My noble friend raised the question of earnings cut-offs and tapers and a possible rise in the threshold to national insurance levels so that carers do not lose entitlement to benefit. We are looking at all of these questions. They are complicated matters and are not just financial in character, although clearly financial considerations arise. But the complexity of the interworking of tapers produces very real problems that we must address. I assure my noble friend—as she probably already knows—that we are considering in what ways, if any, we can help to ensure that carers do what we all value, which is to support disabled people in the community while they themselves retain access to the labour market.

The noble Lord, Lord Swinfen, who is a patron of DIG, welcomed the Budget proposals. As an association at the forefront of the campaign for disabled people's incomes—I pay tribute to it—DIG has raised issues about qualifying benefits under the new proposed disabled persons tax credit. We expect to move over to that benefit in October 1999 and only from the following April will it be formally integrated into the Inland Revenue proposals. As a result, we expect to be working up the detail of that benefit—if I have made any errors in the dates I shall write to the noble Lord—over the next few months in consultation with disabled people, but some of the issues, for example, the qualifying benefits, still remain to be resolved. We need to discuss them.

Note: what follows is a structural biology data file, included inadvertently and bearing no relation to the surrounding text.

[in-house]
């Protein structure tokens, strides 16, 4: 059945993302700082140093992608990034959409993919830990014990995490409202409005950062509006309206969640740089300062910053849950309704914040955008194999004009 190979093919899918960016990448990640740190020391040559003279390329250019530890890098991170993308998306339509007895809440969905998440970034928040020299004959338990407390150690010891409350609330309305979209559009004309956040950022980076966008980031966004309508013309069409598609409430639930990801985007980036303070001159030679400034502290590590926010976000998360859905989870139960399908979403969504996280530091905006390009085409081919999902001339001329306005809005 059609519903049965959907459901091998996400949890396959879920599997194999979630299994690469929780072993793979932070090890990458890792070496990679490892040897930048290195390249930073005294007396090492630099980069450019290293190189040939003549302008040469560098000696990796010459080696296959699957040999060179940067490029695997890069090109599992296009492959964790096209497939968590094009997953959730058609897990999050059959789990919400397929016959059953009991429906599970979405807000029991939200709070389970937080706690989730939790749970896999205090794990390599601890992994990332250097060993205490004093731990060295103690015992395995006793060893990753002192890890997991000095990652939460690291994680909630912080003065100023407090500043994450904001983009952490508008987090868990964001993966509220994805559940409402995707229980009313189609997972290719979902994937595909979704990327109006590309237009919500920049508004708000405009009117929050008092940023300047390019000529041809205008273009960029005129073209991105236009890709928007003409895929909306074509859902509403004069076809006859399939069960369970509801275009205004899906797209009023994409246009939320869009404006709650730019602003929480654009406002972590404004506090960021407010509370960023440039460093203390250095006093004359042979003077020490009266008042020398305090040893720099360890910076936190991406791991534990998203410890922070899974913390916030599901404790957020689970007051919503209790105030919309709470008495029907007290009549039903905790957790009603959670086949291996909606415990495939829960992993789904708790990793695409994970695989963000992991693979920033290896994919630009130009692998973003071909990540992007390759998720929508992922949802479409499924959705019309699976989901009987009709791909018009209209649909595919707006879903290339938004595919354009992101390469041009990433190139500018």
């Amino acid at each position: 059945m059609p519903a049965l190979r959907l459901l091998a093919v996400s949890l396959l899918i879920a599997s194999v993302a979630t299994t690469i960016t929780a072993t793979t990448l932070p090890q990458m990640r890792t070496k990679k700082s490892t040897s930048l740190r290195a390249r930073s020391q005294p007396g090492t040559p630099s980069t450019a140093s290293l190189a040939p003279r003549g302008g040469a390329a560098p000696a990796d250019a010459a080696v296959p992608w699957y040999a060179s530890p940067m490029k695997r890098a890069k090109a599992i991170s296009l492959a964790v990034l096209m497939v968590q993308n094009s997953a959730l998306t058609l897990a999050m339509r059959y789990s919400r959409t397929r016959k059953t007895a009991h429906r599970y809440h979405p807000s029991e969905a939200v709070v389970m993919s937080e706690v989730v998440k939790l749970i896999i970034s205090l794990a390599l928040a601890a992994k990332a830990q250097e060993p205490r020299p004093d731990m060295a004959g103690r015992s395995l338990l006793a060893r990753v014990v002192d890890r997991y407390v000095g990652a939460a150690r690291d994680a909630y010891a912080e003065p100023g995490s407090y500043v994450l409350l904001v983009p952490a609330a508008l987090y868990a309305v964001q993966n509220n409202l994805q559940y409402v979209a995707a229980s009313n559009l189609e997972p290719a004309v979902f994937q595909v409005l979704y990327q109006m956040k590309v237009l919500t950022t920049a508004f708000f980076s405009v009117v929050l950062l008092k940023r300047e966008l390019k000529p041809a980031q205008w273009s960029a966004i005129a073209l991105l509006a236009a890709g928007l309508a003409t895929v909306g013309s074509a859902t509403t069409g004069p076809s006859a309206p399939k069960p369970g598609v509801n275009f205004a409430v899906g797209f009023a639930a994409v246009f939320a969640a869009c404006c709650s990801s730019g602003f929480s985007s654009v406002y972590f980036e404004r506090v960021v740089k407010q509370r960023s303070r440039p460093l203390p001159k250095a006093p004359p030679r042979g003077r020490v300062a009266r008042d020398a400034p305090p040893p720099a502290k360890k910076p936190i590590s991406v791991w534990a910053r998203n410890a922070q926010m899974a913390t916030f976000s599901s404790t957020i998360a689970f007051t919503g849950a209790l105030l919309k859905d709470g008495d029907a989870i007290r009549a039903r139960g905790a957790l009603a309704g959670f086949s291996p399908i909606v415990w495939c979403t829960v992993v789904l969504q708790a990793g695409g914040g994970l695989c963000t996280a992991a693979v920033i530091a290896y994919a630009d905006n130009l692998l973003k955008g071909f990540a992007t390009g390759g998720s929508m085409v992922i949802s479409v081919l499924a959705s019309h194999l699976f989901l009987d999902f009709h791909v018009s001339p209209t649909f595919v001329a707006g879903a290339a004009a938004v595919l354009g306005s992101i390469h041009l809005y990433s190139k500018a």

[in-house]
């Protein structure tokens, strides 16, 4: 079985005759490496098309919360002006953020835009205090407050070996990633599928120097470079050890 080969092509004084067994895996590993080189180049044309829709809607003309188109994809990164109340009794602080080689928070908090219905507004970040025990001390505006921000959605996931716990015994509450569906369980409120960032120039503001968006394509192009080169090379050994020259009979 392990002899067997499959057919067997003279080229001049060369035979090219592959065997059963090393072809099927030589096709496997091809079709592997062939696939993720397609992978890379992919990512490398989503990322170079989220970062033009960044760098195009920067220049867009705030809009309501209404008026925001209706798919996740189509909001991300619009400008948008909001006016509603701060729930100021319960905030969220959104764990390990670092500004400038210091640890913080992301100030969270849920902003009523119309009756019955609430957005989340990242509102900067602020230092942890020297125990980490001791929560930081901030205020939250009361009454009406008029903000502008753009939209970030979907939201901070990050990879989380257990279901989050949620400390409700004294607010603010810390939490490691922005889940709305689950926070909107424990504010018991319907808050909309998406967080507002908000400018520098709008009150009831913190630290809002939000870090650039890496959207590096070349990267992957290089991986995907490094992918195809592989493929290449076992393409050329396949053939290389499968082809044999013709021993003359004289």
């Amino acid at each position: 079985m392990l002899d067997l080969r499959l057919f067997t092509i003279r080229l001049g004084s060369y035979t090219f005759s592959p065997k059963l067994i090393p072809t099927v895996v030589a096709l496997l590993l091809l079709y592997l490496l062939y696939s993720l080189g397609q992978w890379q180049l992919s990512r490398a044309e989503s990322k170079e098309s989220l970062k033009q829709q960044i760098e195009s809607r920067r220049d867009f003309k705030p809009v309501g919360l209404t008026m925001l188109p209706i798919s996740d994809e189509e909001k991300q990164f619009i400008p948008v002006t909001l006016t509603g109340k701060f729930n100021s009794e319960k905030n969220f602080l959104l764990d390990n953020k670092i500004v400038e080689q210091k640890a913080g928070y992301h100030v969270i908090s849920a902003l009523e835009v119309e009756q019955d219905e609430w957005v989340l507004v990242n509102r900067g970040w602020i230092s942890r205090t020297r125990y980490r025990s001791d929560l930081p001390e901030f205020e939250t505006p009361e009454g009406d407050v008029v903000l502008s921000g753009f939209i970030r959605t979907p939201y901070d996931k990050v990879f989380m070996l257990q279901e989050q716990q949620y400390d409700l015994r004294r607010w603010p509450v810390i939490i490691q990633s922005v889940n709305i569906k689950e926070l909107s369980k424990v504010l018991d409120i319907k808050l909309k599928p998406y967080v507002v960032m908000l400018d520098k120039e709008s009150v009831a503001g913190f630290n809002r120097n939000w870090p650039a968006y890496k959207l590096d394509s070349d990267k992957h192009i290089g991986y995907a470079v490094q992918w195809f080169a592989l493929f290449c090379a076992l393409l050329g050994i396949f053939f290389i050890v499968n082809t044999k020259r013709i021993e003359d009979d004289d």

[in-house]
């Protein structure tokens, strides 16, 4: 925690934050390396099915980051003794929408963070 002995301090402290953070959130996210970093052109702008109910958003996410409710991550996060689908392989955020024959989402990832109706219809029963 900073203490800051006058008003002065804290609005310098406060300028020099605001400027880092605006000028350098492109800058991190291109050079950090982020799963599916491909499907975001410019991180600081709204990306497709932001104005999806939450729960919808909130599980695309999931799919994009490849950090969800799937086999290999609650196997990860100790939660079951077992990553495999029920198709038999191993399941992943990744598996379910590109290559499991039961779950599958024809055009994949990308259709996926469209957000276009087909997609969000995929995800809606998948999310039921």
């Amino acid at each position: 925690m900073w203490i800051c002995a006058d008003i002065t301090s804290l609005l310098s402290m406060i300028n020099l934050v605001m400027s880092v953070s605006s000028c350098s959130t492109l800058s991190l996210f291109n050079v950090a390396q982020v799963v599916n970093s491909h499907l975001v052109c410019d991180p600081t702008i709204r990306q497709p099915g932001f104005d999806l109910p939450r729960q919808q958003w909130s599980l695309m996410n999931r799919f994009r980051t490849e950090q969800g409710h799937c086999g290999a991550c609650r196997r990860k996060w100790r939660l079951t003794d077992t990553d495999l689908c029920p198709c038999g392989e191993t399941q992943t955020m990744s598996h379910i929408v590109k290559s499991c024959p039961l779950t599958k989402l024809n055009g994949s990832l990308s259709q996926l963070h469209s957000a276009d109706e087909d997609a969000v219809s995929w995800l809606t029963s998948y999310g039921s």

The noble Lord, Lord Rowallan, asked about amputees. As he anticipated, this is a matter for the Department of Health. I shall take up his concerns with my colleagues in that department. The noble Lord, Lord Addington, said that disabled people needed a case-by-case response. He is absolutely right, and that is exactly why we are piloting personal advisers in 12 areas, six this autumn and a further six next spring, to offer disabled people, on an individual basis, counselling, advice and support as they move towards work. I hope that we can do that in ways to which disabled organisations can respond.

The noble Lord, Lord Higgins, asked about the disability rights commission and whether we were thinking of introducing it. I realise that some surprises have been sprung on the noble Lord in the Social Security Bill in terms of Phoenix directors and the like. He may be asking whether we propose to do something on the lines of the disability rights commission in the Social Security Bill. That is not our intention, or certainly it has not been transmitted to me. I doubt that it would be possible to do that within the Long Title of the Bill. However, the Government are actively considering bringing forward legislation to that effect at the earliest possible opportunity. My understanding is that we are looking at the next Queen's Speech. That is not a commitment, but it is hoped that from the next Queen's Speech we may be able to bring forth legislation to that effect. That will depend upon judgments yet to be made in terms of competing priorities for the next Queen's Speech.